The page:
What You Need

  • Base of soil and gravel
  • Sand
  • Compactor, hand or vibratory
  • Rake
  • Landscape fabric (optional)
  • Plastic edging
  • Stakes
  • 1-inch PVC pipe
  • Straight board
  • Bricks
  • Mallet
  • Chisel and hammer, or masonry saw

Step 1: Spread the Base

Bricks,, Better Homes and Gardens

Spread the paver base evenly and pack it thoroughly with a compactor. A hand tamper is adequate for small areas, but for large areas, a vibratory compactor means far less work.

It's best to apply half the base, compact it, then apply the rest and compact it again. To achieve a smooth final surface, use a rake to fill in low spots with more base or shave off high spots, and continue to compact the base until the entire area is smooth and even. Laying landscape fabric over the compacted base before adding sand gives the installation more stability.

Step 2: Add Edging

pathway, walkway, DIY

Use plastic edging to define the perimeter of your paving area, whether it's straight edges or curves. Hold it in place with stakes.

Step 3: Level the Sand

pathway, DIY, stone

Where you want to begin laying brick, set two lengths of 1-inch PVC pipe a couple of feet apart. Then add about 1 inch of sand over this area. Slide a straight board across the pipes to create a smooth bed of sand 1 inch thick. Do not compact it.

Step 4: Lay Your Brick

Brick Pathway, walkway, brick

Place bricks one at a time in the desired pattern. As you work, use a level to spot bricks that are slightly higher than surrounding bricks. Tap them with a mallet to set them lower into the sand. If a brick sets slightly lower, remove it, add a bit of sand, and replace it. Continue placing bricks in this fashion, saving the edge pieces for last.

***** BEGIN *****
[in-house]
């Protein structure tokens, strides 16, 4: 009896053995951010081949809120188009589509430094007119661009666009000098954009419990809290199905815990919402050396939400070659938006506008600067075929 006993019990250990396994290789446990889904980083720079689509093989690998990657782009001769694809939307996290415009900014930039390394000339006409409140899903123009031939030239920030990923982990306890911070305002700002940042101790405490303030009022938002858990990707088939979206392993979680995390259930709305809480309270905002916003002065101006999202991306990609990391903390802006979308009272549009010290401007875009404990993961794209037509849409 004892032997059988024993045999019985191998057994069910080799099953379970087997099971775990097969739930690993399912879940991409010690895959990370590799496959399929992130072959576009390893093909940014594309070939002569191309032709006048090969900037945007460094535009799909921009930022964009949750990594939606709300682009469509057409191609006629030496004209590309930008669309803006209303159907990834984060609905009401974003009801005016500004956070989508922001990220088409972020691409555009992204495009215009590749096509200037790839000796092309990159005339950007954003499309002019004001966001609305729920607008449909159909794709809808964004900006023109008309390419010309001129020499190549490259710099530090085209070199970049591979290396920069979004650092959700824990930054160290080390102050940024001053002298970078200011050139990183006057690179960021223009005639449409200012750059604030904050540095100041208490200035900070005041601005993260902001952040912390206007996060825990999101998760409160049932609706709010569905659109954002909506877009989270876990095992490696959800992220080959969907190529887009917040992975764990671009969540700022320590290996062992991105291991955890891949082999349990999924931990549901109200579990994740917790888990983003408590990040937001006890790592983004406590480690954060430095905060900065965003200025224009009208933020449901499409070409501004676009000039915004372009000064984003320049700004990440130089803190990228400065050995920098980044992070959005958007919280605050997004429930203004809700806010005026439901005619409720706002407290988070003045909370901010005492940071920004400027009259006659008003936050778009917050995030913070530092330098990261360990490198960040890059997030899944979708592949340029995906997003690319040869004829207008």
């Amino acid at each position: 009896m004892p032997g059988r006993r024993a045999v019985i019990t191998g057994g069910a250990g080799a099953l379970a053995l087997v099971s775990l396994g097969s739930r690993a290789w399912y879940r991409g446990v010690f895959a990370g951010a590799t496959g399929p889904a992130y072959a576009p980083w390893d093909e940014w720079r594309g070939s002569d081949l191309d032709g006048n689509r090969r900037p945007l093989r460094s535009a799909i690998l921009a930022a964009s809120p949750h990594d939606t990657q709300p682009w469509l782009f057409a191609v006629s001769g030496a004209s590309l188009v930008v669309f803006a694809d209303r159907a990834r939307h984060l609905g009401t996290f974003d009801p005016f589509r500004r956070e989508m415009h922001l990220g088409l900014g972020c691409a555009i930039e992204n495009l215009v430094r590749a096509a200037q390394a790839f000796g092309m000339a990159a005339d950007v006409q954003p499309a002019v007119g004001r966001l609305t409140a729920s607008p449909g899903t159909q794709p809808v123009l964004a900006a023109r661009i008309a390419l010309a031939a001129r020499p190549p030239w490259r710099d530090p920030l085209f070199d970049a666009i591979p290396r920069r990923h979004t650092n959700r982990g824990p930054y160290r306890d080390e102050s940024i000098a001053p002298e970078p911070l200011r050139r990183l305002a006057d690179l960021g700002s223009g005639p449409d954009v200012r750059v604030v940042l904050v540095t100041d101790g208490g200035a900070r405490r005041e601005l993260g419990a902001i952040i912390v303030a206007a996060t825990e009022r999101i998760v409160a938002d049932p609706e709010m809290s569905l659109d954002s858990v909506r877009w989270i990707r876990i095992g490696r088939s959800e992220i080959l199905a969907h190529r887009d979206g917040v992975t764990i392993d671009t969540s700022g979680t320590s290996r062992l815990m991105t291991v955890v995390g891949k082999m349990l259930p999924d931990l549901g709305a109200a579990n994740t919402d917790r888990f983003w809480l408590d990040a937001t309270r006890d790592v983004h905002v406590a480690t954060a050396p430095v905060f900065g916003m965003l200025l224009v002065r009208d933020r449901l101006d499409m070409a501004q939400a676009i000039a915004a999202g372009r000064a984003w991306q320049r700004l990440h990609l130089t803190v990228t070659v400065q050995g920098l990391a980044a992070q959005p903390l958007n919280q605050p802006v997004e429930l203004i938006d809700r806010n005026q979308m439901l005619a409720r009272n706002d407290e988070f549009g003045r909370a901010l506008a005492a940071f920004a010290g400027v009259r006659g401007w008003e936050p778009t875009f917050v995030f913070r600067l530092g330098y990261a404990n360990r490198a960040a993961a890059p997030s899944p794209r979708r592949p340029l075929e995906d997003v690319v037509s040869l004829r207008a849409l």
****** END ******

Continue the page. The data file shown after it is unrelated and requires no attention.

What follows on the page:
Step 5: Add Finishing Touches

cutting brick, saw, brick

You can use a chisel and hammer to cut brick, but it's far easier to use a masonry saw. Rent one at a tool rental outlet. Measure each brick piece individually, make the cut, and place the brick with the cut end on the outer edge. Then spread a light layer of sand over the paving. If you still have the compactor, use it on top of the brick (with the light layer of sand still present). Sweep the sand around so it fills the small gaps between bricks.

Bonus: Choosing Brick Patterns

brick, patio, pergola

You can use any of several patterns when you lay brick. Classic patterns include basket weave, running bond, stack bond, and herringbone. Your choice is largely a matter of personal preference, though the patterns that can give you a straight edge without cutting (basket weave and stack bond) might require a bit less work depending on the shape of the area you wish to pave.

Related: Perfectly Pair Exterior Paint Colors with Brick Using These Simple Tricks

Was this page helpful?
Related Articles